Landover Hills Chronicle
Landover Hills Newsletter June 2002

Letter From the Mayor


 


Several months ago there was mention in the Landover Hills Chronicle Newsletter of a plan by the Mayor and Council to erect a Veterans Memorial in the Town of Landover Hills. In commemoration of Veteran residents who resided and or still reside in the Town of Landover Hills, and who served our nation in the various branches of service; some making the ultimate sacrifice for this nation.
 

It was also pointed out in a prior edition of the Chronicle, that the Mayor was working with a designated committee consisting of Councilmember Roderick Kennedy and Richard Shipp, on the project. During this month there will be a review of pictures taken of other Veteran memorials erected in other places, after which the Mayor and Council will select a particular design.
 

Anyone who wishes to offer their help in this project may call Landover Hills Town Hall at 301-773-6401.
 

The Landover Hills Police Department is to be commended for their work in bringing about the apprehension of car thieves and carjackers who have been operating in the Landover Hills vicinity. At last report one of the criminals was apprehended by the long arm of the law in Tacoma Washington. Many police jurisdictions coordinated with the Landover Hills Police Department, in bringing about the capture of these criminals.
 

On Saturday, June 15, 2002, starting at 3:00 p.m., the Friends of Mayor Lee P. Walker, committee will be sponsoring a "Landover Hills International Community Day", in the park adjacent to the Landover Hills Municipal Building. Mayor Walker is a candidate for the Maryland House of Delegates representing the newly created 47th Legislative District.
 

Residents and others are invited to come out and participate, there will be free food and beverages. Residents are asked to bring their favorite food and wear traditional attire. There will be activities for children and adults. Don't miss this fine affair. In case of rain, the alternate date will be Sunday,, June 16, 2002.
 

The next scheduled Town Meeting will be on Monday, June 17, 2002. At 7:30 p.m. Your participation is invited.
 

Mayor Lee P. Walker



Town Council Calendar

Council Workshops

Monday, July 1, 2002, 7 pm

Monday, August 5, 2002, 7 pm
 

Town Meetings

Monday, June 17, 2002, 7:30 pm

Monday, July 15, 2002, 7:30 pm
 

If you have a disability and require any aid, services or removal of barriers in order to fully participate in a Town of Landover Hills meeting or event, please call Town Hall at 301-773-6401.



Upcoming Events

 


Mother's Morning Out at Christ Methodist Church (69th Avenue and Annapolis Rd.) will have a summer fun program in July and August on Tuesdays and Thursdays from 9 am- 1pm for children 2 -6 years old. For registration and information, please call Mrs. Tamai at 301-350-1155 or Mrs. Woodworth at 301-322-5281.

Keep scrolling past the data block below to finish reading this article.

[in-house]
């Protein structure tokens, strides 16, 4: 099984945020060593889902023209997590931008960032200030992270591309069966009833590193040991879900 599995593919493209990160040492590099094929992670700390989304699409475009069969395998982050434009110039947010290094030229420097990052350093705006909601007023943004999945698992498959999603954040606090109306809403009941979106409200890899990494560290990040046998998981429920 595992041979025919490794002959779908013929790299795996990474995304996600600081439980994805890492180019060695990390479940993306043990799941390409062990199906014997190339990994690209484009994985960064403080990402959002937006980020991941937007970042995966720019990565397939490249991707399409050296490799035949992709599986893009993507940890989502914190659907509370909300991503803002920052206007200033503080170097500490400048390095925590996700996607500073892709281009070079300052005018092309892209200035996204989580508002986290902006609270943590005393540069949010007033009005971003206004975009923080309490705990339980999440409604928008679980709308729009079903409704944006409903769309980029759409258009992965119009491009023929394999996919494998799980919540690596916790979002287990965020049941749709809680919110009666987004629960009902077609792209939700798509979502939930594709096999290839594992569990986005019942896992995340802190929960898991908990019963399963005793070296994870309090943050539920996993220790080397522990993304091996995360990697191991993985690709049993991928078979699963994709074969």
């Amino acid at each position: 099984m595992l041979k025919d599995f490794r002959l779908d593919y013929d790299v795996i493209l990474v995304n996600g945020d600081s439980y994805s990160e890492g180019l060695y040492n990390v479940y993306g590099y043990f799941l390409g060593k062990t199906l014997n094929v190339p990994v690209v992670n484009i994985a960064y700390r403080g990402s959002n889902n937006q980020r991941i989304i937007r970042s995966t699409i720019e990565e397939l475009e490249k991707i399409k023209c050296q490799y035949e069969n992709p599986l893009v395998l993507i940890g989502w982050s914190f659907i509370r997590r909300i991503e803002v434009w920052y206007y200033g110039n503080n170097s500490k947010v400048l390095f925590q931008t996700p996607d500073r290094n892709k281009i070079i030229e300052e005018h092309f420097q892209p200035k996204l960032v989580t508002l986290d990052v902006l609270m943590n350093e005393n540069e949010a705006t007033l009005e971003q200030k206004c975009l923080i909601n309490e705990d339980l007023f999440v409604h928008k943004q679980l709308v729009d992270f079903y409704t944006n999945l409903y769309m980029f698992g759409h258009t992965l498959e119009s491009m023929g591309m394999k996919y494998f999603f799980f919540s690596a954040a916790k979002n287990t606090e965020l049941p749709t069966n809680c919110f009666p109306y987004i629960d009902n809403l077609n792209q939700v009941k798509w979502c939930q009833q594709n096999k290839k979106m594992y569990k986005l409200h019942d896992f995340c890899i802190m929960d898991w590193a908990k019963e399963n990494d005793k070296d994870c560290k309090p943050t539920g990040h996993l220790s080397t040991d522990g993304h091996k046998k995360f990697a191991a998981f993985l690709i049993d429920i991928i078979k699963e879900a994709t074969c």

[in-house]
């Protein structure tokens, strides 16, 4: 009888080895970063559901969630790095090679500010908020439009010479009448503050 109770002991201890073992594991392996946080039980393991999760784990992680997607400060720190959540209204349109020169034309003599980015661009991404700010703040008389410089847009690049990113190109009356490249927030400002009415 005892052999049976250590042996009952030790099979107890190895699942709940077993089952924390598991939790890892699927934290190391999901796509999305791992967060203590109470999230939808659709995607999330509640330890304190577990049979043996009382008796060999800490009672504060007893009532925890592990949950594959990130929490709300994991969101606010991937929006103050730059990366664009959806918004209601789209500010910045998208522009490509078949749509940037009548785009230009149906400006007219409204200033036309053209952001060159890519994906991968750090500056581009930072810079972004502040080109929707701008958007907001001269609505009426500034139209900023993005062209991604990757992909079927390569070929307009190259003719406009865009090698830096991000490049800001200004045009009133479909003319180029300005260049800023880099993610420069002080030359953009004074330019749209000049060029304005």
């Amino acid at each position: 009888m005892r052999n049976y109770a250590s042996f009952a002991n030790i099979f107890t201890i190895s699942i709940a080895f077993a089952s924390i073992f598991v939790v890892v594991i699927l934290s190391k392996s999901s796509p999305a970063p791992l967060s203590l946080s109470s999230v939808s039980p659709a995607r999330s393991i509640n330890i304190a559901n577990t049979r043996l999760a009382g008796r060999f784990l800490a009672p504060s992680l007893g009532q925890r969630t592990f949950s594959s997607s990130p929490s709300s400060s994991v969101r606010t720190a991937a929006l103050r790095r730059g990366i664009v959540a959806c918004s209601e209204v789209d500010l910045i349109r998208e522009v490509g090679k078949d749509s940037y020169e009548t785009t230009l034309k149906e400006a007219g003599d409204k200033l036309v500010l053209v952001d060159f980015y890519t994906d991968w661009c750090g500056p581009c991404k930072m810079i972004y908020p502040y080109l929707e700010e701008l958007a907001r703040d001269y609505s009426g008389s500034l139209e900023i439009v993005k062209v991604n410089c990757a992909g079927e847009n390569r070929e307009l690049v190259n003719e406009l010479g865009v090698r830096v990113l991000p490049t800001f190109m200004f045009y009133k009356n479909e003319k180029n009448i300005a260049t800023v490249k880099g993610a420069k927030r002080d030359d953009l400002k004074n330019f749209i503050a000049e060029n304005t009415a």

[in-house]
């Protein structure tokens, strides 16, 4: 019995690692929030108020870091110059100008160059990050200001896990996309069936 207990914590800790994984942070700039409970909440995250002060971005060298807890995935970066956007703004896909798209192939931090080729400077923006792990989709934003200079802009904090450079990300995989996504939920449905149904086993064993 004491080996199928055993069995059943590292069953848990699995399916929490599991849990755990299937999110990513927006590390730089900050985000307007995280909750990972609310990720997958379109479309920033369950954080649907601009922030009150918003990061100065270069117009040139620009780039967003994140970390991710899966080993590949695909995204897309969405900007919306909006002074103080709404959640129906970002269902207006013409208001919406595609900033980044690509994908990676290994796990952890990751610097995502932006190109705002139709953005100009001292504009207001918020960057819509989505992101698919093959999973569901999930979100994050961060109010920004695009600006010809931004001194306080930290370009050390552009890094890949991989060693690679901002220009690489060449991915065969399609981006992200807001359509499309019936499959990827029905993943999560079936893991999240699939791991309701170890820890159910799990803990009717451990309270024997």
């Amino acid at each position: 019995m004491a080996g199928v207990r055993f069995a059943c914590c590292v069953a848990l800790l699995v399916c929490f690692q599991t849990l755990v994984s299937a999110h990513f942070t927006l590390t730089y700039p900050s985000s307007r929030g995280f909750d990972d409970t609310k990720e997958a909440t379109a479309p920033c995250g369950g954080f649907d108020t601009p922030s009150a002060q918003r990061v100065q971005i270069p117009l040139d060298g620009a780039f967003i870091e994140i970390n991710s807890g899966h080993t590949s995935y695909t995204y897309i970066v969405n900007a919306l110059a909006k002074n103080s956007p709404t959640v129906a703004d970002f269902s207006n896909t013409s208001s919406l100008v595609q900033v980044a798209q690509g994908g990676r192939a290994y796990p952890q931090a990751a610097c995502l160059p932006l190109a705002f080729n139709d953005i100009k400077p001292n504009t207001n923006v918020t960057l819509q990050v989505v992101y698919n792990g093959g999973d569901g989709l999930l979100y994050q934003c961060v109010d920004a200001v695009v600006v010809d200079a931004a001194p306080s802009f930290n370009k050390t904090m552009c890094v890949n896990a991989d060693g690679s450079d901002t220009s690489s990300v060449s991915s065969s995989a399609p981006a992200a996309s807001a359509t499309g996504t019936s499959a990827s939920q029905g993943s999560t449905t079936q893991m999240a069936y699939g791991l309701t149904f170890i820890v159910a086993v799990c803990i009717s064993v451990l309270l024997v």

Ascension Vacation Bible School July 22-26

Time: 6:30- 9:00 pm

Place: Ascension Lutheran Church

On site registration in the Narthex

Nightly opening and closing in the sanctuary.

Who: Children entering pre-K through 8th grade. Adult Bible study offered by Pastor Hedt.

Cost:$5.00 per attendee for a T-shirt.
 



Neighborhood News

Congratulations to all of the Town's graduating Seniors! For those who would like to be mentioned individually, please call Town Hall.



Trees

It has been observed that many residents, especially newcomers to Landover Hills, have been cutting down mature trees. While raking leaves in the Fall is a task that few of us enjoy, the benefits of trees in a community far out weigh any drawbacks. Below are some reasons.
 

1. Trees conserve energy in the summer and save you money. Properly planted trees can cut your air-conditioning costs by 15-35%.
 

2. Trees help clean the air. Trees produce the oxygen we breathe, and remove air pollution by lowering air temperature, through respiration, and by retaining particulates.
 

3. Trees bring songbirds close by. Birdsong will fill the air as trees provide nesting sites, food and cover for countless species.
 

4. Trees around your home can increase its value by up to 15% or more. Studies of comparable houses with and without trees place a markedly higher value on those whose yards are sheltered by trees.
 

5. Trees help clean our rivers and streams. Trees hold the soil in place and reduce polluted runoff into our waterways.
 

6. Trees conserve energy in the winter. Trees can slow cold winter winds, and can cut your heating costs 10-20%.
 

7. Trees fight global warming. They remove carbon dioxide from the atmosphere, the major contributor to the threat of global warming. Trees planted near our homes and in our communities moderate temperatures and reduce the need for air conditioning and heating produced by fossil fuels, a major source of excess atmospheric carbon dioxide.